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Health and climate benefits of offshore wind facilities in the Mid-Atlantic United States


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Title Health and climate benefits of offshore wind facilities in the Mid-Atlantic United States
Title of Series Environmental Research Letters, Volume 11, 2016
Author Buonocore, Jonathan J.
Luckow, Patrick
Fisher, Jeremy
Kempton, Willett
Levy, Jonathan I.
License CC Attribution 3.0 Unported:
You are free to use, adapt and copy, distribute and transmit the work or content in adapted or unchanged form for any legal purpose as long as the work is attributed to the author in the manner specified by the author or licensor.
DOI 10.5446/39406
Publisher Institute of Physics (IOP)
Release Date 2016
Language English

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Subject Area Physics
Abstract Electricity from fossil fuels contributes substantially to both climate change and the health burden of air pollution. Renewable energy sources are capable of displacing electricity from fossil fuels, but the quantity of health and climate benefits depend on site-specific attributes that are not often included in quantitative models. Here, we link an electrical grid simulation model to an air pollution health impact assessment model and US regulatory estimates of the impacts of carbon to estimate the health and climate benefits of offshore wind facilities of different sizes in two different locations. We find that offshore wind in the Mid-Atlantic is capable of producing health and climate benefits of between 54 and 120 per MWh of generation, with the largest simulated facility (3000 MW off the coast of New Jersey) producing approximately 690 million in benefits in 2017. The variability in benefits per unit generation is a function of differences in locations (Maryland versus New Jersey), simulated years (2012 versus 2017), and facility generation capacity, given complexities of the electrical grid and differences in which power plants are offset. This work demonstrates health and climate benefits of offshore wind, provides further evidence of the utility of geographically-refined modeling frameworks, and yields quantitative insights that would allow for inclusion of both climate and public health in benefits assessments of renewable energy.

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Dr. Jonathan Munich or I'm a research associate at the Harvard in school Public Health Center for Health and the Global Environment and I'm here to talk a little bit about our paper published recently in environmental research letters called the health and current benefits of offshore wind facilities in the mid-Atlantic United States climate changes been called 1 of the greatest public health threats of the 21st century was also considered possibly 1 of the greatest public health opportunities of the 21st century 1 of things that I was really interested not in this research was trying to really put health into the discussion about climate change a lot of
electricity in a new user generated from fossil fuels to these largely in the US it's coal and natural gas and all these things contribute to air pollution air pollution deteriorated quality and can lead to health effects ranging from you know respiratory
disease to stroke and a heart attacks and ultimately death the so we did is that we used a series of models to estimate both the climate and the health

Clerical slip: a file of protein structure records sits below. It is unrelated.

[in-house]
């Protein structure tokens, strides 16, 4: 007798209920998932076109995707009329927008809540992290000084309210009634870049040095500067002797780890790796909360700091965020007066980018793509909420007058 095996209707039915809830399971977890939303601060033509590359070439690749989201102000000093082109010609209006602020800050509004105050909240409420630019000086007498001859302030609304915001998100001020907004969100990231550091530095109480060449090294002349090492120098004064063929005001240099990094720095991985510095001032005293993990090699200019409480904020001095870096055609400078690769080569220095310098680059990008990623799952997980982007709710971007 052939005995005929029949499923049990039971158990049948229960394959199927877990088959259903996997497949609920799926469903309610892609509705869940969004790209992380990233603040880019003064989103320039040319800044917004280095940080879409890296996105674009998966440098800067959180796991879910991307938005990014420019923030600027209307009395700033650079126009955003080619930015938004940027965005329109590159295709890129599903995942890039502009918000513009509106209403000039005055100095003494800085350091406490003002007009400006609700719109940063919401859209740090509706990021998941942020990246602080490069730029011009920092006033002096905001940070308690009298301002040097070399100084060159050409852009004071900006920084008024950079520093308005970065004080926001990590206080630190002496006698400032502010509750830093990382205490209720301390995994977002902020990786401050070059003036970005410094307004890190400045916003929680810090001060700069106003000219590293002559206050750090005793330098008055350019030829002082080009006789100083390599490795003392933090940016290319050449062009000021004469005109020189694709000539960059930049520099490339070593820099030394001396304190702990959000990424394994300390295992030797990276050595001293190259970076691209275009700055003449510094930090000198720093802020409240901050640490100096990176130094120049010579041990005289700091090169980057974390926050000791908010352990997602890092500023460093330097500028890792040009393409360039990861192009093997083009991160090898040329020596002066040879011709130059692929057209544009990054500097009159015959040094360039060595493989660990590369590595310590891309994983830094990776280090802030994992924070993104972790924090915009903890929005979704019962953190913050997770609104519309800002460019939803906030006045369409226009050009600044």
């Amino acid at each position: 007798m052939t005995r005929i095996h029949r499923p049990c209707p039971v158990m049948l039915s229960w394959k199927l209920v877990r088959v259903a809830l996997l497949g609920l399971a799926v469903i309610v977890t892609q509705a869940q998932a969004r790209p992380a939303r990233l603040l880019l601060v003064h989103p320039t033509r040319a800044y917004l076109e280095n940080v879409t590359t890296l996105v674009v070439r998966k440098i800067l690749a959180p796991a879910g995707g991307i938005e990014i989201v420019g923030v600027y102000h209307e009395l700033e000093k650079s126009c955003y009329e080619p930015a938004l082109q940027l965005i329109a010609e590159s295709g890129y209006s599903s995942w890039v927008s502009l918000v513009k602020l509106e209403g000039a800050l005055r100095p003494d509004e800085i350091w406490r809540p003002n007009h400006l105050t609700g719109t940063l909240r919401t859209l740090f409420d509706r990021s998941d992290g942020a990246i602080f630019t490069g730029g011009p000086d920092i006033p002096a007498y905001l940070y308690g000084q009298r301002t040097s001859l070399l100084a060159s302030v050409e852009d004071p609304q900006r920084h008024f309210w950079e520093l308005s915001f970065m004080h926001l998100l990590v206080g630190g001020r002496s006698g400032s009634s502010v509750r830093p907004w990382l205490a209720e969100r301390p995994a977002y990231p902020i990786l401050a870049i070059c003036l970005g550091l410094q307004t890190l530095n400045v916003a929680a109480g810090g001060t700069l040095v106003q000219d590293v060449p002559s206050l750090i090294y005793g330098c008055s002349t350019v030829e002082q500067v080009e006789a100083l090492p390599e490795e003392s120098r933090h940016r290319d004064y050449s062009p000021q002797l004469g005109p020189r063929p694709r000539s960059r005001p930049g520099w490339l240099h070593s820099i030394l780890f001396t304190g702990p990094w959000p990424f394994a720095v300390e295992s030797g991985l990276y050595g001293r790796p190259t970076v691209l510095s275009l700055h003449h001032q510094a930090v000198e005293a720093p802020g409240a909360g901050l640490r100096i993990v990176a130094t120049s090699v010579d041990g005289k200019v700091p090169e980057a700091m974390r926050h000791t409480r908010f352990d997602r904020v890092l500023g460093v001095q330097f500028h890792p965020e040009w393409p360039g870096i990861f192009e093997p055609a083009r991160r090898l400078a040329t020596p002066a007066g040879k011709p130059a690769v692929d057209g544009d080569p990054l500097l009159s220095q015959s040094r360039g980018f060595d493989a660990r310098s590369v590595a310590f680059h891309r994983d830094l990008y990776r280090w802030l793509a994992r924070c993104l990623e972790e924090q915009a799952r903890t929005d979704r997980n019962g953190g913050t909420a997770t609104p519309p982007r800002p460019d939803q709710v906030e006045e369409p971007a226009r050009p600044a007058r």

benefits of building offshore wind in areas off the coast of New Jersey and off the coast of Maryland if we were to build offshore wind what emissions would be the averting what would be a health benefits and also what would be the kind of benefits so we did this using the Epstein model and what that is
is it's us we have 3 different models tied together there's 1st electrical grid dispatch model there is this public health benefits model and then also also climate benefits model we 1st simulated aid of baseline case of what the electoral grid and would behave without any these facilities in place we then simulated on how the electric grid would behave if there were these additional facilities off the coast of New Jersey and Maryland we simulated a variety of different facility sizes these 2 places the smallest was a 200 megawatt facility of custom Maryland the largest was the 3 thousand megawatt facility in New Jersey the facility in in Maryland the tournament what facility generates about enough power to provide electricity for about 59 thousand average US homes the largest facility the 3 thousand megawatt facility in New Jersey it provides enough power to power of about 900 thousand U.S. homes which by the way it's about of lectures to the power of most of Washington DC 1 we put these benefits to both climate and health into monetary terms we get benefits of about 54 220 dollars megawatt hour and the largest facility was simulated generated benefits about 690 million over the course of the year so that is a combination of of the kind of benefits from offsetting carbon emissions and also the health benefits due to its displacing air pollutant emissions the health benefits from that facility was about 55 life saved a year over the course of say 30 year life of a wind farm that would be about 1650 life's it from that 1 facility the day-to-day experience of electricity as we consume it isn't going to change you can still watch TV you can still make toast in the morning but the differences
because you're getting electricity from these cleaner sources the air coryzal clean air at your little healthier and Angell so many these benefits are occurring basically immediately and their occurring in the regions that are building these facilities when it
builds renewable energy in this case offshore wind problem proving air quality and improving health


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